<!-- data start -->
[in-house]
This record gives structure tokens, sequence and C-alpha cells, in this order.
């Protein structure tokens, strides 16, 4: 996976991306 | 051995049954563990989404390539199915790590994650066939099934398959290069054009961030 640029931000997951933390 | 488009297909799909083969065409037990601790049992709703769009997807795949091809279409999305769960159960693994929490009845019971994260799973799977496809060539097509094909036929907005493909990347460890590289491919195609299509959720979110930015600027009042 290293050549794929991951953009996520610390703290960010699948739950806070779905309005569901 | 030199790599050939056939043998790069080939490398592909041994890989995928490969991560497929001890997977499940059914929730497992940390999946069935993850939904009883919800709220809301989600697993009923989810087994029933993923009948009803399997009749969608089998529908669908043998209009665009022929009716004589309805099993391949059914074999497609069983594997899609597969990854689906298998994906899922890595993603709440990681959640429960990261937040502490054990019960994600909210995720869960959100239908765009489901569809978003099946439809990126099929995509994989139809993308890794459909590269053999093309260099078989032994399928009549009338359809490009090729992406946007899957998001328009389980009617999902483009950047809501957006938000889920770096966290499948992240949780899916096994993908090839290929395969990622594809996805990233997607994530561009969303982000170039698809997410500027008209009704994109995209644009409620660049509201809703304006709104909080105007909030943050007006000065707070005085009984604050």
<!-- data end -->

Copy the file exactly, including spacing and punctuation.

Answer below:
[in-house]
This record gives structure tokens, sequence and C-alpha cells, in this order.
């Protein structure tokens, strides 16, 4: 996976991306 | 051995049954563990989404390539199915790590994650066939099934398959290069054009961030 640029931000997951933390 | 488009297909799909083969065409037990601790049992709703769009997807795949091809279409999305769960159960693994929490009845019971994260799973799977496809060539097509094909036929907005493909990347460890590289491919195609299509959720979110930015600027009042 290293050549794929991951953009996520610390703290960010699948739950806070779905309005569901 | 030199790599050939056939043998790069080939490398592909041994890989995928490969991560497929001890997977499940059914929730497992940390999946069935993850939904009883919800709220809301989600697993009923989810087994029933993923009948009803399997009749969608089998529908669908043998209009665009022929009716004589309805099993391949059914074999497609069983594997899609597969990854689906298998994906899922890595993603709440990681959640429960990261937040502490054990019960994600909210995720869960959100239908765009489901569809978003099946439809990126099929995509994989139809993308890794459909590269053999093309260099078989032994399928009549009338359809490009090729992406946007899957998001328009389980009617999902483009950047809501957006938000889920770096966290499948992240949780899916096994993908090839290929395969990622594809996805990233997607994530561009969303982000170039698809997410500027008209009704994109995209644009409620660049509201809703304006709104909080105007909030943050007006000065707070005085009984604050």